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Ringo Starr

http://www.thebeatles.com/
http://www.ringostarr.com/
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Vying with George Harrison as the least conspicuous Beatle, Richard "Ringo Starr" Starkey went on to be the most accessible member of his former outfit; releasing albums with some regularity and frequently touring with ingeniously-conceived bands. Also like Harrison, Starr may not be a flashy instrumentalist, but developed a personal style that was of incalculable value to the group.

The last to join the Beatles, Starr was a journeyman drummer in his native Liverpool, having worked with skiffle and rock and roll bands, notably the highly-regarded Rory Storm and the Hurricanes. When that band worked in Hamburg, Starr fell in with fellow Liverpudlians the Beatles, occasionally substituting there and back in England for their drummer, Pete Best.

When George Martin suggested that Best may not have been the optimum drummer for the Beatles, he was summarily sent back home and Ringo invited aboard, full-time - well, except for the Love Me Do/P.S. I Love You recording session, where Starr found himself banging on a tambourine, with session drummer Andy White sitting in.

Though his inventive and often subtle drumming was - with McCartney's melodic bass - at the core of the Beatles' music, Ringo's vocals were often reserved for novelty songs. His earliest contribution was an old Shirelles song, Boys, which he'd been performing with Rory Storm. Later, Lennon and McCartney wrote songs including the much-loved With a Little Help from My Friends and Yellow Submarine for him In addition to writing the kid-oriented Octopus's Garden, Starr showed an affinity for country music, recording Carl Perkins' Honey Don't and the Buck Owens hit Act Naturally, as well as writing and singing the country-flavored Don't Pass Me By.

Though he didn't record many lead vocals with his band, Starr recorded two albums under his own name before the 1970 break-up: Sentimental Journey, perhaps the first album of standards to be recorded in non-rock arrangements by a rocker; and Beaucoups of Blues, an album of country songs written (or pulled out of the composers' reject pile) for him, and recorded in Nashville.

The Beatles' split didn't seem to stifle his desire to work; having been drawn to film during the shooting of A Hard Day's Night and Help!, he appeared in character roles in films including Candy; The Magic Christian; Blindman and 1980's Caveman, on the set of which he met his second wife, actress Barbara Bach (In February, 1965, Starr had married his girlfriend, Maureen; by the time of their 1975 divorce, they were the parents of sons Zak and Jason, and daughter Lee).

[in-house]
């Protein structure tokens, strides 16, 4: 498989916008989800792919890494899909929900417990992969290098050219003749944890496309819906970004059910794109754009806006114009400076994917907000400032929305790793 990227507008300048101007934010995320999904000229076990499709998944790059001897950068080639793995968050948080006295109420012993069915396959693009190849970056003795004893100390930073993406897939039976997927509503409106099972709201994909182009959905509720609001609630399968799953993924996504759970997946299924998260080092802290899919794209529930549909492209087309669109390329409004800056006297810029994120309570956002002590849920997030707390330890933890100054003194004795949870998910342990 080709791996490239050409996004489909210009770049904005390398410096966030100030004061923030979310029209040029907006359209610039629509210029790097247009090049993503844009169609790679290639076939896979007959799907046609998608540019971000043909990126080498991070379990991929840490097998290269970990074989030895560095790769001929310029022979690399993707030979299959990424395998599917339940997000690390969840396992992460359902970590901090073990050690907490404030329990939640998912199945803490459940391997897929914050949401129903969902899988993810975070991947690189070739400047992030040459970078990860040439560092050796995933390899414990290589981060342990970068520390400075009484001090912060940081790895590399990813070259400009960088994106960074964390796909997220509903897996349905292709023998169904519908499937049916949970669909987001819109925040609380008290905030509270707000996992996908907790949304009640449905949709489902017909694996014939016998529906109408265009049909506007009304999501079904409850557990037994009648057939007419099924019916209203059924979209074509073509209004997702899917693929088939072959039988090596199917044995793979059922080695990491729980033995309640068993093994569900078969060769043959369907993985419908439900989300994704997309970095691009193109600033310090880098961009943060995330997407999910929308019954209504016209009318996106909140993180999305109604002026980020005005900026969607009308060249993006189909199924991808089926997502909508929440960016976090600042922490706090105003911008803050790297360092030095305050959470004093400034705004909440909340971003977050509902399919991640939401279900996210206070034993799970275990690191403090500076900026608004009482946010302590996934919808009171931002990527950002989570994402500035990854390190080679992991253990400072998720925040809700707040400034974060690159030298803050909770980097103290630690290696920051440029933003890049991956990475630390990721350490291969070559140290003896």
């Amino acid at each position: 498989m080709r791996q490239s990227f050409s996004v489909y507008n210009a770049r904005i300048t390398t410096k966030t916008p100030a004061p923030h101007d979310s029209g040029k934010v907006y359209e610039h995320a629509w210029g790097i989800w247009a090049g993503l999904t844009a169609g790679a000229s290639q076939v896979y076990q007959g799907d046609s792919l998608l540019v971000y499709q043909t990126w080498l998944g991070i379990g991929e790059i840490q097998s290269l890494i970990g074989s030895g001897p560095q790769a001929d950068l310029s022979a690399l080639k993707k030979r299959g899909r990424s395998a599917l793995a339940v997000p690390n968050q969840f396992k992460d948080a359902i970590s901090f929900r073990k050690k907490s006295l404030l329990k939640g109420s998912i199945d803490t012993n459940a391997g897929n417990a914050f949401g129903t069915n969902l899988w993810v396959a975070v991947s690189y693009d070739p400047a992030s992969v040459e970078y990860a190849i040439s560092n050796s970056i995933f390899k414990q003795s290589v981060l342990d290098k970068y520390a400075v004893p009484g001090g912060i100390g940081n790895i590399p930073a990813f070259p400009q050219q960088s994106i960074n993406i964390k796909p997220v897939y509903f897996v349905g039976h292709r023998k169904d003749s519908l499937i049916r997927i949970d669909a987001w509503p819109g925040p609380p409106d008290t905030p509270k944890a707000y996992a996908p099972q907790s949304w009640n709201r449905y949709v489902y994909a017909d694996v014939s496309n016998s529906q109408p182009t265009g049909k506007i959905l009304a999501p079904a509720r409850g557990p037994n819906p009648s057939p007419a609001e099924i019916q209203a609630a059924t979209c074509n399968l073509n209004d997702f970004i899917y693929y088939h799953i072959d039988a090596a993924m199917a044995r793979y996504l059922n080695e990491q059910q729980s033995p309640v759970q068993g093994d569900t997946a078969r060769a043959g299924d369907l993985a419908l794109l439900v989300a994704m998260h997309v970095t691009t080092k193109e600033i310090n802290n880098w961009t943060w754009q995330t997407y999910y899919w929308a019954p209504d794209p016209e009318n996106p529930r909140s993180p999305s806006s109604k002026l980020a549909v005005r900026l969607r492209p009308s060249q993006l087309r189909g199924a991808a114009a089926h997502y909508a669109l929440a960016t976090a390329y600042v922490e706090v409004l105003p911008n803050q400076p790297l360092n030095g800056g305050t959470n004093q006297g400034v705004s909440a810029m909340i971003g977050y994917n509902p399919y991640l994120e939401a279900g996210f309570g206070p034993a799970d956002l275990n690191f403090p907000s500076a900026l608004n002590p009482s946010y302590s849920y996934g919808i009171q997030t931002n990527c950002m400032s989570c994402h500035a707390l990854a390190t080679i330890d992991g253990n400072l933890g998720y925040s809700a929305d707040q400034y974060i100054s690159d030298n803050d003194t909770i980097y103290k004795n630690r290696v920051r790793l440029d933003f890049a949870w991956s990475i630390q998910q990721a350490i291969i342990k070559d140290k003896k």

Later, he appeared in the film That'll Be the Day with David Essex, and produced Son of Dracula, co-starring with his and John's friend, Harry Nilsson, and starred in three children-oriented televisions series: Mouse the Scouse; Thomas the Tank Engine and Friends; and Shining Time Station.

He maintained cordial relationships with all of his former bandmates, too; recording on Lennon, McCartney and Harrison sessions, and appearing at George's Concert for Bangladesh. When he recorded his platinum-selling 1973 album Ringo, all three other Beatles contributed to various tracks; later, McCartney and Lennon guested on Ringo's Rotogravure, and McCartney and Harrison appeared on Stop and Smell the Roses.

Like Lennon, Starr had his share of substance-abuse problems; but clean and sober in 1980, he began the first of his All Starr Band tours; each of which has found him with a different group of sidemen ranging from Burton Cummings to Joe Walsh. Each of the guests would perform a number of his own hits, and all would join host Ringo for the likes of With a Little Help from My Friends, Back Off Boogaloo and You're Sixteen. It's a format that has served Ringo and his audience well for more than 20 years, and seemingly could continue until he tires of the road.





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